The patient presented about three weeks later, at which point his intraocular pressures were essentially the same. His pachymetry readings were 566µm OD and 549µm OS. Perioptic RNFL scans of the left eye demonstrated a depression in the area of the wedge defect OS (Figure 2). The macular scan also showed hemispheric asymmetry in the area of the wedge defect (Figure 3). The Bruch’s membrane opening minimum rim width (BMO-MRW) scan had a normal appearance, indicating that the wedge defect did not extend into the neuroretinal rim. The clinical appearance as seen in vivo confirmed this finding.
Fig. 4. Note the difference of only 4µm in the wedge defect and overall stability in this follow-up scan of the perioptic RNFL. Click image to enlarge.
There was not enough firm evidence at this time that the patient did, in fact, have glaucoma, but he did need close monitoring. I scheduled a threshold field test for a month out, but he was a no-show. He was lost to follow-up until this past August, at which point he returned with complaints of gradually decreasing vision OU. I anticipated that his cataracts had progressed (they had) and was worried that he had developed frank glaucoma in the interim.
Surprisingly, repeat imaging of the perioptic RNFL, the macula and the BMO-MRW did not indicate any significant changes over the four-year period (Figures 4 and 5). Funduscopically, the wedge defect was still present but did not appear to have enlarged. This certainly made my life easier, as no change meant no conversion to glaucoma. This was not what I was expecting and was a rare surprise. I asked the patient to return in a year. Will he show up this time? I’ll let you know in a year.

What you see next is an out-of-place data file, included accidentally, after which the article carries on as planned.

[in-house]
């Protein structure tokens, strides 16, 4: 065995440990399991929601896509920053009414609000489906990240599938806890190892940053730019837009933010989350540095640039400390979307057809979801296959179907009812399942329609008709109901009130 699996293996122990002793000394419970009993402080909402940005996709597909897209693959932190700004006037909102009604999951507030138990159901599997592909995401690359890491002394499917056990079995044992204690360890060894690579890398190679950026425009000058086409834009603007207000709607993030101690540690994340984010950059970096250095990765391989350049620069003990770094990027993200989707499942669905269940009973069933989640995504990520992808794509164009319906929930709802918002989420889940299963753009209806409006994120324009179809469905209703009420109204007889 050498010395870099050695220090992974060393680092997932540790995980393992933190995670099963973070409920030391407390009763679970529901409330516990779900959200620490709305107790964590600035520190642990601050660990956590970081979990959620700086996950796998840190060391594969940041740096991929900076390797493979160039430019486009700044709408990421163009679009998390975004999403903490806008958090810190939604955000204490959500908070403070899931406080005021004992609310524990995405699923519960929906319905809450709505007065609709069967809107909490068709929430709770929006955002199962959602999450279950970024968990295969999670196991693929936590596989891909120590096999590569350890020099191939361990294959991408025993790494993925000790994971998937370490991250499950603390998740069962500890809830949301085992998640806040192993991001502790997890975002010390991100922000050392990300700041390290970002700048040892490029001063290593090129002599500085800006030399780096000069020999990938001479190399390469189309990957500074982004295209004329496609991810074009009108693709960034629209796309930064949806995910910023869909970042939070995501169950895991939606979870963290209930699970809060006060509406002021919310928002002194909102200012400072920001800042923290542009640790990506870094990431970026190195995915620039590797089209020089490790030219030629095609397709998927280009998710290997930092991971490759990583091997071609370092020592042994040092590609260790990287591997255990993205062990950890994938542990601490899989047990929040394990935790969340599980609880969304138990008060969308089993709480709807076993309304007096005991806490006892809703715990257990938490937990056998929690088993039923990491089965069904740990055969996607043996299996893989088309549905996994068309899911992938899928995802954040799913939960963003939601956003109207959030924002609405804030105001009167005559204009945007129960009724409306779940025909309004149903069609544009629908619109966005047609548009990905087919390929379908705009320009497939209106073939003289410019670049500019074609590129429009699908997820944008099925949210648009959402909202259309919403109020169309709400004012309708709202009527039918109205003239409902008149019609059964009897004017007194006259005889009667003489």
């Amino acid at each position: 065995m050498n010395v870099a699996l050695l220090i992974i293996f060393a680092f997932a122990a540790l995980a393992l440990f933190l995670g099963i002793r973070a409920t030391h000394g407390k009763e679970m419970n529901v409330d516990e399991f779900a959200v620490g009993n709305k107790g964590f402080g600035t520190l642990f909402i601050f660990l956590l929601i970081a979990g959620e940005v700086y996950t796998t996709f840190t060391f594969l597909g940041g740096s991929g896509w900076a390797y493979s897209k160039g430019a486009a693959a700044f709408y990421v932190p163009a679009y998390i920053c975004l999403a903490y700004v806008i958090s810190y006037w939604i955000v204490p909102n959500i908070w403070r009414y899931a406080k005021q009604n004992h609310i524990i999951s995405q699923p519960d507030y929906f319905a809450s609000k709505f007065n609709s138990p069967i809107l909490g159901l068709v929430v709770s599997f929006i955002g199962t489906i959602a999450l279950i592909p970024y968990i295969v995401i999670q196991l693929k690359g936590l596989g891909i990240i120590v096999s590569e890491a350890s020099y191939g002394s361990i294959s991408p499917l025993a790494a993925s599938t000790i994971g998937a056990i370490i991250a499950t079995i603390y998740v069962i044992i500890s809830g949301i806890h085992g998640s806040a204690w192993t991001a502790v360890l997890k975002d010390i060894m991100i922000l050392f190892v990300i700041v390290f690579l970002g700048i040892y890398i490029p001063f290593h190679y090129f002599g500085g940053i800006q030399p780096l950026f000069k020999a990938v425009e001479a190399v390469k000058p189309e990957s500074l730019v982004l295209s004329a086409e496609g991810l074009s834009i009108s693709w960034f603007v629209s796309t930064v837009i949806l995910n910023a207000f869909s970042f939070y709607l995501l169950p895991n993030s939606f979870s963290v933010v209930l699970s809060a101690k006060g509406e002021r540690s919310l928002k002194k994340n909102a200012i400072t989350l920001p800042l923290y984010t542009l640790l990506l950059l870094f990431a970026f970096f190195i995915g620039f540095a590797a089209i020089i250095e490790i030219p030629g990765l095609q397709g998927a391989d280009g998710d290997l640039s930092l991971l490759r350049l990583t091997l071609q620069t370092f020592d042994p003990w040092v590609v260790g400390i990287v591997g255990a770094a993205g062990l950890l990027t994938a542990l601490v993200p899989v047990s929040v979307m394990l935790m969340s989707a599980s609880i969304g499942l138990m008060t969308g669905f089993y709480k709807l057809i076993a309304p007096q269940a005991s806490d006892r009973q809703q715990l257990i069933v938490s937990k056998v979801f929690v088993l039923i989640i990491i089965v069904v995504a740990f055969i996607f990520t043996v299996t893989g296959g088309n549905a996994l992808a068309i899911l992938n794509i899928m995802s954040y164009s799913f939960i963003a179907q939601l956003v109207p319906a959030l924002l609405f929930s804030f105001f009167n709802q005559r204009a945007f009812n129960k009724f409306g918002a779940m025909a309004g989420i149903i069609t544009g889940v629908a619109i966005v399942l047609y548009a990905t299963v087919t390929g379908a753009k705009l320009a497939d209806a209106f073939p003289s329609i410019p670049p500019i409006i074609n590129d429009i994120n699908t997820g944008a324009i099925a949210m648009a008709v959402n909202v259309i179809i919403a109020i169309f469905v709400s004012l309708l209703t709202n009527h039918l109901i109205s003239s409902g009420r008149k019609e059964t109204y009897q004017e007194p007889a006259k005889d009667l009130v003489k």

One of the hallmark structural signs of glaucoma is change that worsens over time. With the advances in OCT technology that we’ve experienced over the past several years, determining this change is now much easier, improving the quality of glaucoma care for our patients.
Fig. 5. The neuroretinal rim remained stable compared with baseline despite the four years the patient was lost to follow-up. Click image to enlarge.
It’s incumbent that we as clinicians obtain quality baseline measurements of areas susceptible to glaucomatous damage so that we have a point of comparison. It’s necessary to obtain baseline scans in all three areas where glaucomatous damage can occur, namely the neuroretinal rim, circumpapillary RNFL and macula. In reality, while damage can be seen in any or all of these areas, we really don’t know exactly where the damage initially presents and progresses from. It may be that damage occurs initially in different locations depending on patient-specific characteristics.
While there are many pieces to the glaucoma puzzle, structurally there are only two scenarios: stability or progression. Glaucoma does not get better; loss of the neuroretinal rim tissue of ganglion cells does not reverse and regenerate. Taking advantage of the technology we have at our disposal is our best chance of pinpointing which situation we’re dealing with.